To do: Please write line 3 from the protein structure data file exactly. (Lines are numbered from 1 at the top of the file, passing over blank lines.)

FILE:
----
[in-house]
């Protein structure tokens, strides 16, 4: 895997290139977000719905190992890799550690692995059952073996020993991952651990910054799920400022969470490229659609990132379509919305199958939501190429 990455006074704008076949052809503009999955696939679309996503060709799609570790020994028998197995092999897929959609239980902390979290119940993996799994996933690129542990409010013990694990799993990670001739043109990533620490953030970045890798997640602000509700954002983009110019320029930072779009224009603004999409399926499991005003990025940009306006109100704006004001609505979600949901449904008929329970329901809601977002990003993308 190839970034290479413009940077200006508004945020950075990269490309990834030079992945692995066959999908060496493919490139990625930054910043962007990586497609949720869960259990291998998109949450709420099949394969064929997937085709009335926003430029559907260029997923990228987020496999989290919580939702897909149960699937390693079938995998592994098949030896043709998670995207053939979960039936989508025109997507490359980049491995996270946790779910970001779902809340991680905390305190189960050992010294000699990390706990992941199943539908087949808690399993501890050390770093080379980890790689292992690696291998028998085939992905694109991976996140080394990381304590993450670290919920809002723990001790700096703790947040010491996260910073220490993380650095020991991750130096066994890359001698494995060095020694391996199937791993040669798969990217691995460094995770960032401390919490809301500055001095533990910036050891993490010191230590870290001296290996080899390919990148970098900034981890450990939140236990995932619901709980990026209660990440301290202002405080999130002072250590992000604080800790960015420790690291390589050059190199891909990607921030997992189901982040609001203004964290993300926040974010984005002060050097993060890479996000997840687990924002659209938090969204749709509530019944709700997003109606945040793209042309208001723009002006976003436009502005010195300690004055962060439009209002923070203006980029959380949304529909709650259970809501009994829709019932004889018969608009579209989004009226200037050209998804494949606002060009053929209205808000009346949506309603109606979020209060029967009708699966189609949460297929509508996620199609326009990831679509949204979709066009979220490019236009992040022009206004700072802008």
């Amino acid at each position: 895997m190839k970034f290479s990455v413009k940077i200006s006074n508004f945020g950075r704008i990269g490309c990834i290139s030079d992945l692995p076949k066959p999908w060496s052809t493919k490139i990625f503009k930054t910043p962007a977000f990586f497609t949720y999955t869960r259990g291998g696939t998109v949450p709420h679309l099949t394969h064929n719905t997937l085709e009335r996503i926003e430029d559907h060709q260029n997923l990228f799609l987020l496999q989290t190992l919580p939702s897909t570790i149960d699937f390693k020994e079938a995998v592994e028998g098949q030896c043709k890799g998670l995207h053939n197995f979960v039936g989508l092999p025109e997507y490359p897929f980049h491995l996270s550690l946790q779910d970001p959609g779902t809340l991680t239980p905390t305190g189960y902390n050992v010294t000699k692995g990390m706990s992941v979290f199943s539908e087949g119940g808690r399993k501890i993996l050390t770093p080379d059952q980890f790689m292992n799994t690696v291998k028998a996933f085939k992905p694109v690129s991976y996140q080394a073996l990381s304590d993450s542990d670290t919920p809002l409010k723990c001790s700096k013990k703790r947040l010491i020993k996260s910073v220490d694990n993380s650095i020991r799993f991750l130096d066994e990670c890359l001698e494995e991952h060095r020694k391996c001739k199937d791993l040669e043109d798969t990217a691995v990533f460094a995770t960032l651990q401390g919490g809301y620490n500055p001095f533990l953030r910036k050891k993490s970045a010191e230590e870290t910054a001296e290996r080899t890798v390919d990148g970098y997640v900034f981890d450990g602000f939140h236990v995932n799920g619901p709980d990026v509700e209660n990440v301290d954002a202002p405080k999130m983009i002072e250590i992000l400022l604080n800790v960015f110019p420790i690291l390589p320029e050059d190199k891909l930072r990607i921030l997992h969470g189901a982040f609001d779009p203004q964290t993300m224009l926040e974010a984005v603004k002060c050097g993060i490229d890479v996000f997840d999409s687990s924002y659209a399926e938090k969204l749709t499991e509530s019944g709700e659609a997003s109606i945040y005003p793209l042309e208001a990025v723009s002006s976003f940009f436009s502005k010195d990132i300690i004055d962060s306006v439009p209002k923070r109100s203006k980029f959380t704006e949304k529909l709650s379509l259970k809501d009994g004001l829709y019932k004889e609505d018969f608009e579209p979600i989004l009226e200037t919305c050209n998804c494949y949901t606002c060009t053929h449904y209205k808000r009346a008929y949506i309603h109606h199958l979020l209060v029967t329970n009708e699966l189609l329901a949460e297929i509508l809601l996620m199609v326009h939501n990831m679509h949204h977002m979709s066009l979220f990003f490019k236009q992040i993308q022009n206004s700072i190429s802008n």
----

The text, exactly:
């Amino acid at each position: 895997m190839k970034f290479s990455v413009k940077i200006s006074n508004f945020g950075r704008i990269g490309c990834i290139s030079d992945l692995p076949k066959p999908w060496s052809t493919k490139i990625f503009k930054t910043p962007a977000f990586f497609t949720y999955t869960r259990g291998g696939t998109v949450p709420h679309l099949t394969h064929n719905t997937l085709e009335r996503i926003e430029d559907h060709q260029n997923l990228f799609l987020l496999q989290t190992l919580p939702s897909t570790i149960d699937f390693k020994e079938a995998v592994e028998g098949q030896c043709k890799g998670l995207h053939n197995f979960v039936g989508l092999p025109e997507y490359p897929f980049h491995l996270s550690l946790q779910d970001p959609g779902t809340l991680t239980p905390t305190g189960y902390n050992v010294t000699k692995g990390m706990s992941v979290f199943s539908e087949g119940g808690r399993k501890i993996l050390t770093p080379d059952q980890f790689m292992n799994t690696v291998k028998a996933f085939k992905p694109v690129s991976y996140q080394a073996l990381s304590d993450s542990d670290t919920p809002l409010k723990c001790s700096k013990k703790r947040l010491i020993k996260s910073v220490d694990n993380s650095i020991r799993f991750l130096d066994e990670c890359l001698e494995e991952h060095r020694k391996c001739k199937d791993l040669e043109d798969t990217a691995v990533f460094a995770t960032l651990q401390g919490g809301y620490n500055p001095f533990l953030r910036k050891k993490s970045a010191e230590e870290t910054a001296e290996r080899t890798v390919d990148g970098y997640v900034f981890d450990g602000f939140h236990v995932n799920g619901p709980d990026v509700e209660n990440v301290d954002a202002p405080k999130m983009i002072e250590i992000l400022l604080n800790v960015f110019p420790i690291l390589p320029e050059d190199k891909l930072r990607i921030l997992h969470g189901a982040f609001d779009p203004q964290t993300m224009l926040e974010a984005v603004k002060c050097g993060i490229d890479v996000f997840d999409s687990s924002y659209a399926e938090k969204l749709t499991e509530s019944g709700e659609a997003s109606i945040y005003p793209l042309e208001a990025v723009s002006s976003f940009f436009s502005k010195d990132i300690i004055d962060s306006v439009p209002k923070r109100s203006k980029f959380t704006e949304k529909l709650s379509l259970k809501d009994g004001l829709y019932k004889e609505d018969f608009e579209p979600i989004l009226e200037t919305c050209n998804c494949y949901t606002c060009t053929h449904y209205k808000r009346a008929y949506i309603h109606h199958l979020l209060v029967t329970n009708e699966l189609l329901a949460e297929i509508l809601l996620m199609v326009h939501n990831m679509h949204h977002m979709s066009l979220f990003f490019k236009q992040i993308q022009n206004s700072i190429s802008n």